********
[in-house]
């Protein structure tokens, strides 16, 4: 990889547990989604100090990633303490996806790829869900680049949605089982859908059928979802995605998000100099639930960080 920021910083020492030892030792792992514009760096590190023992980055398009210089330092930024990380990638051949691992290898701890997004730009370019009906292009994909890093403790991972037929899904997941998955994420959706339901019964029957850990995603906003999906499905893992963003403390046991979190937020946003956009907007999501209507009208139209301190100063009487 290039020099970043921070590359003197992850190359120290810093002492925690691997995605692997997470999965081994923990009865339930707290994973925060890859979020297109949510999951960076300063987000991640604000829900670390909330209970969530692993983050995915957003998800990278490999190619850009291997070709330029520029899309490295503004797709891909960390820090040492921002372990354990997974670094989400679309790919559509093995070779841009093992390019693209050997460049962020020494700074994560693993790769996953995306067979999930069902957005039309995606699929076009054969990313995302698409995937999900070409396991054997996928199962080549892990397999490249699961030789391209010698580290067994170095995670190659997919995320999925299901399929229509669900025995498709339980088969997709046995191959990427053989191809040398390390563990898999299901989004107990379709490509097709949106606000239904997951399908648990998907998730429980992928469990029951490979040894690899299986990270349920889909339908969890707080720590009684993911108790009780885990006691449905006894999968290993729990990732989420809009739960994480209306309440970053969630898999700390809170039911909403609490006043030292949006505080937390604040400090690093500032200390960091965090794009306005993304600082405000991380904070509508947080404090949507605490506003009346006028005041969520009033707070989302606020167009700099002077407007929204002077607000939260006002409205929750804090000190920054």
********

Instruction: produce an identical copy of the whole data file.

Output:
[in-house]
């Protein structure tokens, strides 16, 4: 990889547990989604100090990633303490996806790829869900680049949605089982859908059928979802995605998000100099639930960080 920021910083020492030892030792792992514009760096590190023992980055398009210089330092930024990380990638051949691992290898701890997004730009370019009906292009994909890093403790991972037929899904997941998955994420959706339901019964029957850990995603906003999906499905893992963003403390046991979190937020946003956009907007999501209507009208139209301190100063009487 290039020099970043921070590359003197992850190359120290810093002492925690691997995605692997997470999965081994923990009865339930707290994973925060890859979020297109949510999951960076300063987000991640604000829900670390909330209970969530692993983050995915957003998800990278490999190619850009291997070709330029520029899309490295503004797709891909960390820090040492921002372990354990997974670094989400679309790919559509093995070779841009093992390019693209050997460049962020020494700074994560693993790769996953995306067979999930069902957005039309995606699929076009054969990313995302698409995937999900070409396991054997996928199962080549892990397999490249699961030789391209010698580290067994170095995670190659997919995320999925299901399929229509669900025995498709339980088969997709046995191959990427053989191809040398390390563990898999299901989004107990379709490509097709949106606000239904997951399908648990998907998730429980992928469990029951490979040894690899299986990270349920889909339908969890707080720590009684993911108790009780885990006691449905006894999968290993729990990732989420809009739960994480209306309440970053969630898999700390809170039911909403609490006043030292949006505080937390604040400090690093500032200390960091965090794009306005993304600082405000991380904070509508947080404090949507605490506003009346006028005041969520009033707070989302606020167009700099002077407007929204002077607000939260006002409205929750804090000190920054």